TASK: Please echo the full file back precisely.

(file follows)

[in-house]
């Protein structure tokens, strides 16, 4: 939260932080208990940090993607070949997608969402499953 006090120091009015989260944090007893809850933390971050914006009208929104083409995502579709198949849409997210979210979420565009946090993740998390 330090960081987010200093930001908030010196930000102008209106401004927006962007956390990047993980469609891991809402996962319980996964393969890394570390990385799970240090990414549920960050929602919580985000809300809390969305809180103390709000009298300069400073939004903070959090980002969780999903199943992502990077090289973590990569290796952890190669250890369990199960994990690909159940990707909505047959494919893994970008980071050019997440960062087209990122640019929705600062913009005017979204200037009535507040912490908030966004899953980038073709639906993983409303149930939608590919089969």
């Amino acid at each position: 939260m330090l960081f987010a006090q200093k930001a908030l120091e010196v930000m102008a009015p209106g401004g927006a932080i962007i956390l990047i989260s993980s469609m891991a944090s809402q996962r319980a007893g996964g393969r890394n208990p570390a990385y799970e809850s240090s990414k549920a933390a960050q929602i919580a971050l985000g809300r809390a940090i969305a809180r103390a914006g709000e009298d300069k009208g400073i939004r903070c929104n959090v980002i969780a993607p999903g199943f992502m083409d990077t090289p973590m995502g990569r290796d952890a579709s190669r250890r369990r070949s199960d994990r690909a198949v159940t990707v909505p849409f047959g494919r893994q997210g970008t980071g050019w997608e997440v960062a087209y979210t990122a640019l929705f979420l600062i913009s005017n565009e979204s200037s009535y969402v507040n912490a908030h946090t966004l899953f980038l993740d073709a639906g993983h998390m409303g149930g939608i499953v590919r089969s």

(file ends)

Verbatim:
[in-house]
């Protein structure tokens, strides 16, 4: 939260932080208990940090993607070949997608969402499953 006090120091009015989260944090007893809850933390971050914006009208929104083409995502579709198949849409997210979210979420565009946090993740998390 330090960081987010200093930001908030010196930000102008209106401004927006962007956390990047993980469609891991809402996962319980996964393969890394570390990385799970240090990414549920960050929602919580985000809300809390969305809180103390709000009298300069400073939004903070959090980002969780999903199943992502990077090289973590990569290796952890190669250890369990199960994990690909159940990707909505047959494919893994970008980071050019997440960062087209990122640019929705600062913009005017979204200037009535507040912490908030966004899953980038073709639906993983409303149930939608590919089969």
């Amino acid at each position: 939260m330090l960081f987010a006090q200093k930001a908030l120091e010196v930000m102008a009015p209106g401004g927006a932080i962007i956390l990047i989260s993980s469609m891991a944090s809402q996962r319980a007893g996964g393969r890394n208990p570390a990385y799970e809850s240090s990414k549920a933390a960050q929602i919580a971050l985000g809300r809390a940090i969305a809180r103390a914006g709000e009298d300069k009208g400073i939004r903070c929104n959090v980002i969780a993607p999903g199943f992502m083409d990077t090289p973590m995502g990569r290796d952890a579709s190669r250890r369990r070949s199960d994990r690909a198949v159940t990707v909505p849409f047959g494919r893994q997210g970008t980071g050019w997608e997440v960062a087209y979210t990122a640019l929705f979420l600062i913009s005017n565009e979204s200037s009535y969402v507040n912490a908030h946090t966004l899953f980038l993740d073709a639906g993983h998390m409303g149930g939608i499953v590919r089969s």